I read the following blog post last week and thought it was worth passing along. It's written by Youth Ministry writer, Adam Mclane.
Adolescence is full of isolation. Many teenagers struggle to see the world from anyone’s perspective other than their own. While in adulthood we have learned to “look at things from the other persons perspective” many early to middle adolescents just haven’t fine tuned that skill.
That’s why when something relatively minor happens, say they get a pimple on the end of their nose or they trip on a curb and fall in front of their friends, can be so devastating. Since they only see things from their perspective they don’t notice that their friends also have pimply noses so it must be no big deal or that everyone falls sometimes and it’s just because their body is growing so fast.
The net result is that many students struggle to find a place where they fit in, that is safe, and where they can stop worrying about being accepted and rest knowing they are.
A great youth worker is great at making everyone around them feel like they belong. When I think back to my first exposure to youth group in 1992 I left after 1 night feeling like I belonged. I had been around church for 5+ years and never felt as welcome as that place made me feel in 2 hours.
3 Ways To Help Teenagers Belong
Create space that is emotionally and physically safe.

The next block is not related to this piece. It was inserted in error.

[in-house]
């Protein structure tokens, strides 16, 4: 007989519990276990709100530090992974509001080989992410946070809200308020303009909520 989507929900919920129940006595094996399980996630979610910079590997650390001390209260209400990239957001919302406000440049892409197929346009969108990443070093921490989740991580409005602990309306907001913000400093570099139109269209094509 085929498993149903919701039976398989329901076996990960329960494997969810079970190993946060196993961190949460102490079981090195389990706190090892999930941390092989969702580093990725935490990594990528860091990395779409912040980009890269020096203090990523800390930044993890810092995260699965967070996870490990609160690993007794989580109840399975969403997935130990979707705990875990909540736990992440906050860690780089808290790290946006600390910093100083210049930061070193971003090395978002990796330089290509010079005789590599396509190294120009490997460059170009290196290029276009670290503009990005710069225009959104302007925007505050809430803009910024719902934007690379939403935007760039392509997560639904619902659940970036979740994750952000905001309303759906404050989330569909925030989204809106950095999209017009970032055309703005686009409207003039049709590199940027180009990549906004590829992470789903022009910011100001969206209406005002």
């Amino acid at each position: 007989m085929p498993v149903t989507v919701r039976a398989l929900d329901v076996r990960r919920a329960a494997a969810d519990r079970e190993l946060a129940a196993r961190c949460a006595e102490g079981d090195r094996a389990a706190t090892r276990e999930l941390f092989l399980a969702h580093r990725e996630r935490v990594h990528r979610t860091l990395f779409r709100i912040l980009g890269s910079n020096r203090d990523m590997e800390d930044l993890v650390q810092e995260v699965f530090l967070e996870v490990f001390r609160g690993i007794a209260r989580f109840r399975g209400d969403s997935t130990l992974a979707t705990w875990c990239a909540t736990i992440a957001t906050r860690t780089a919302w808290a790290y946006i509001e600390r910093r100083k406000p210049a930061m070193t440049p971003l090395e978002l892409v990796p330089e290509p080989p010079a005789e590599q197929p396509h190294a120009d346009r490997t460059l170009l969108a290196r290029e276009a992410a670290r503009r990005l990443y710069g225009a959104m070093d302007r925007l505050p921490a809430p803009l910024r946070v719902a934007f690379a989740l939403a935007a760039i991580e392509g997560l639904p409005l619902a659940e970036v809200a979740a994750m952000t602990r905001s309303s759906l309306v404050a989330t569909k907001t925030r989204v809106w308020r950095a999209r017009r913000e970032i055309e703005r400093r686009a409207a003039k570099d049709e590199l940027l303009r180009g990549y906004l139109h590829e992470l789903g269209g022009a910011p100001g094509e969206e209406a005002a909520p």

I’ve visited youth groups that were like vipers pits. Cutting remarks went unchecked, body language communicates unwelcomeness, and adults more focused on their task than their ministry. But create an emotionally and physically safe place for teenagers? You do that and you’ll be a magnet.
Create a place where everyone is heard and has a voice.
Think about a students interaction with typical adults. It rarely involves actual conversation. And it very rarely gets past hearing to listening. Do that and you’ve helped students realize they can be a part of something bigger than themselves.
Creates a vibe where everyone is in on the joke.
Great friendships are full of inside jokes and have a relational ecosystem all their own. The task here is to create simple, fast ways where visitors feel like insiders instantly.
You can read the original post here on Adam Mclane's blog.